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Inuyasha Review

Recently, I’ve seen Inuyasha, an anime that’s been on my “to do” list for years. For those who don’t know, let me sum it up.

Kagome Higarashi is a junior high student. While searching for her family’s cat on the morning of her 15th birthday, she gets dragged down an old well by a demon youkai. At the bottom of the well, she finds herself 500 years in the past where there are demons and bloodshed around every stone and tree. While trying to find her way home, she meets Inuyasha, a dog demon born of a human mother, and discovers a magical stone called the Shikon No Tama buried in her own flesh. Now she must protect the jewel with the newly tamed Inuyasha at her side and keep it from demons and greedy humans that crave its power. This job gets much more difficult when the jewel shatters into hundreds of millions of shards and scattered all across the country. They make friends in Songo the Demon Slayer, Miroku the Monk, and Shippo the fox demon child, make rivals in the older brother of Inuyasha, Sesshonmaru, and the chief of the Wolf-Demon tribe, Koga, and enemies in Naraku and his minions and henchmen, and it becomes a race to see who can gather and collect the shards first to make the jewel whole once again, Kagome and party, or Naraku and tow. All the while, Kagome leaps back and forth between the times, collecting shards one day, and cramming for a test with her school friends at WacDonald’s the next.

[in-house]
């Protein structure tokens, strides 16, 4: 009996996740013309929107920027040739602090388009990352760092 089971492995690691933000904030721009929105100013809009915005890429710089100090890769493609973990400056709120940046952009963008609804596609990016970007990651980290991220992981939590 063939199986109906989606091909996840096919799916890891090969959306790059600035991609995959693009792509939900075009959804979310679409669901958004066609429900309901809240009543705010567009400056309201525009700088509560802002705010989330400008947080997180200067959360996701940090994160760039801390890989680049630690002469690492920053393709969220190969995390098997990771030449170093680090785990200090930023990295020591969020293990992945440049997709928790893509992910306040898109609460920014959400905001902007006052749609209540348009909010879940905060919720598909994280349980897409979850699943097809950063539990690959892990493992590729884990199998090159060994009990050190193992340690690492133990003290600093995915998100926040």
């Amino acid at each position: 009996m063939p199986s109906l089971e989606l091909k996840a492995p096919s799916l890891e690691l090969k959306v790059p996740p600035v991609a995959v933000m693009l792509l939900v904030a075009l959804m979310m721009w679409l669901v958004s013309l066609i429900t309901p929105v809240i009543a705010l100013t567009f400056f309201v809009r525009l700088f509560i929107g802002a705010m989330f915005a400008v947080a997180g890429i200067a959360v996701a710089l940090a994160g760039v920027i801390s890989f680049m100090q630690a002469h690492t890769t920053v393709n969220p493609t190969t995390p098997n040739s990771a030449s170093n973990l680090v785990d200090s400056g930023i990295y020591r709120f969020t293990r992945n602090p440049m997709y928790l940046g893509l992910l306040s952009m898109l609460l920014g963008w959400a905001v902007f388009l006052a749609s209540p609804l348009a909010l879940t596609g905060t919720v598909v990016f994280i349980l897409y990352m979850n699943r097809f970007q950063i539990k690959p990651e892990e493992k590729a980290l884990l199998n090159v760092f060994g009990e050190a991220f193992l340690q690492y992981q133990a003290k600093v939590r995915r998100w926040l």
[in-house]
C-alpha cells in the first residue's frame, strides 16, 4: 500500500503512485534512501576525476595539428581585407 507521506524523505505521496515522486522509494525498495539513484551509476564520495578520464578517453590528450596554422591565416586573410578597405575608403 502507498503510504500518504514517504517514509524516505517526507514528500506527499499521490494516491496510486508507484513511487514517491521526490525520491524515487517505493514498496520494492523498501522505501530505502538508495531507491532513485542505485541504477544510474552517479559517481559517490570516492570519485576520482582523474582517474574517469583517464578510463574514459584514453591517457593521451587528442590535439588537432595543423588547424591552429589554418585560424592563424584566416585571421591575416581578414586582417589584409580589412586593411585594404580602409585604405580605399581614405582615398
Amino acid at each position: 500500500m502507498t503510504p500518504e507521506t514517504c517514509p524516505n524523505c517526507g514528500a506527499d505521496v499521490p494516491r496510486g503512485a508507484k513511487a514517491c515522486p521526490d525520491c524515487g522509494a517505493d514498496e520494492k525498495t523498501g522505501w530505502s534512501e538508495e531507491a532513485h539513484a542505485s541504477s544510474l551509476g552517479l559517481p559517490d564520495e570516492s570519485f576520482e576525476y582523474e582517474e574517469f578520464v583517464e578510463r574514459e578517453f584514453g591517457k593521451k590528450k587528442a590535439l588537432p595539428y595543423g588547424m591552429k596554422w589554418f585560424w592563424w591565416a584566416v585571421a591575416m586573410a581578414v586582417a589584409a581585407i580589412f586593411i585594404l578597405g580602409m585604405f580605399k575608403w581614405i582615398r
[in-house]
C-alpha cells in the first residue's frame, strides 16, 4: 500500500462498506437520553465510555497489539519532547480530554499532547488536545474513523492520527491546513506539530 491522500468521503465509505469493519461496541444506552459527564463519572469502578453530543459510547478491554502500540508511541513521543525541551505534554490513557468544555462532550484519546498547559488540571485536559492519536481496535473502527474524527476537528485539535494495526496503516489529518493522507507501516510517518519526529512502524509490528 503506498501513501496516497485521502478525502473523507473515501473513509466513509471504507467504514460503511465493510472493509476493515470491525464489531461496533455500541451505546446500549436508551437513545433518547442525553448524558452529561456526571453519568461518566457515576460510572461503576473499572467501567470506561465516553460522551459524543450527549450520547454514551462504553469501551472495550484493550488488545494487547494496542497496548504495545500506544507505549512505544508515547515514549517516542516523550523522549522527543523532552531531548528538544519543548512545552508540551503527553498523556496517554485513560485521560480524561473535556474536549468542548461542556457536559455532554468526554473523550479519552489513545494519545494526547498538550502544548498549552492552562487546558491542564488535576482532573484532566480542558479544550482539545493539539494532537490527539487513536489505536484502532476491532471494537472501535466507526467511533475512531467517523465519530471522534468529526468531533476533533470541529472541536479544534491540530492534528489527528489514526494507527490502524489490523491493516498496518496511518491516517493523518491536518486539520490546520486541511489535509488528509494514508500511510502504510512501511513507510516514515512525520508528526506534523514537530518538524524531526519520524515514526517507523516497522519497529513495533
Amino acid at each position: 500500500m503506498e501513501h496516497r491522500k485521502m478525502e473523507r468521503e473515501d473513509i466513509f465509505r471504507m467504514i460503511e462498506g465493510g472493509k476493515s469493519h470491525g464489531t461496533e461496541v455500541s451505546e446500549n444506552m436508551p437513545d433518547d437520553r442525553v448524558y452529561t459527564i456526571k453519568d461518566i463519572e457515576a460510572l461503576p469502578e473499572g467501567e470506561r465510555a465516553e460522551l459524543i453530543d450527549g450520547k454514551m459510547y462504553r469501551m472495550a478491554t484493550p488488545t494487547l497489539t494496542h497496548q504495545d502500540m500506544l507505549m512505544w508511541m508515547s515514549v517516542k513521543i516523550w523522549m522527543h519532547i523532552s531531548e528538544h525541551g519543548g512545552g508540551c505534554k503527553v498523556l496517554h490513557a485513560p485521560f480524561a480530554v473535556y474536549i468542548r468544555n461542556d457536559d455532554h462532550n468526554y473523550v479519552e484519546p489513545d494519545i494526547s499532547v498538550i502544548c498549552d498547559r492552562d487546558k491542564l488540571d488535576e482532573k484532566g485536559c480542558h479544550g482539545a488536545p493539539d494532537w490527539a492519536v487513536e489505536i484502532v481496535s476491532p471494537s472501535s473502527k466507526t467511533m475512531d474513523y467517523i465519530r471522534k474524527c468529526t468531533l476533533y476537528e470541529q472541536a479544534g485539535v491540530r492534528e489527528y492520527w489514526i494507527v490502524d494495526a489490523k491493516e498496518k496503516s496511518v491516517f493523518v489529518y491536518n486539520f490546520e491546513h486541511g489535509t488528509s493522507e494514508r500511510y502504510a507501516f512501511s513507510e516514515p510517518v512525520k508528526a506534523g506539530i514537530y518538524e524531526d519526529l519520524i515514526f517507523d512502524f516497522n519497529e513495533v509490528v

First thing I gotta say is…this is the longest series I’ve ever watched, clocking in at 193 episodes and four movies. I have a tendency to stay away from the longer shows getting overwhelmed with the commitment of sitting through so many hours with a show I may or may not like. However, I watched Inuyasha in its entirety no less than 4 times in the span of 2 months. I’ve been completely infatuated with this show and love how it can allow itself to have a big, grand overarching plot while also making time for so much filler that doesn’t feel like filler.

Just as an example of what I mean, in episode 60, it starts a mini-plot with a Dark Priestess named Tsubaki that is commissioned by Naraku to curse Kagome and cause her to shoot Inuyasha before her own painful death. While this whole episode takes place in a small hut, and 90% of Kagome’s dialogue consists of “Run away. Get out of here.”, it doesn’t at all feel out of place and makes sense for these characters to act this way, even keeping me at the edge of my seat, curious as to whether Inuyasha would abandon Kagome or allow himself to be killed at her hand. While Kagome and Inuyasha have their face-off, Miroku and Songo leave in search of the priestess, unaware that Kagome’s curse has her body possessed. This may not be my favorite episode, but it is my favorite example of Naraku commissioning someone else to do his job. While he sends other people and characters out to do his dirty work, Tsubaki is the only one that deserves her villainous monologue on her soapbox, even if that right was stripped away at the end of the very next episode.

Even the filler episodes that take place in Kagome’s modern era don’t feel out of place. Every time Kagome goes to her era, Inuyasha shows up to remind her of their mission and shows the same energy to help her with whatever mundane thing she needs help with, whether it’s losing her test pass, or forgetting her school lunch, or teaching her younger brother how to confess his feelings to his first crush.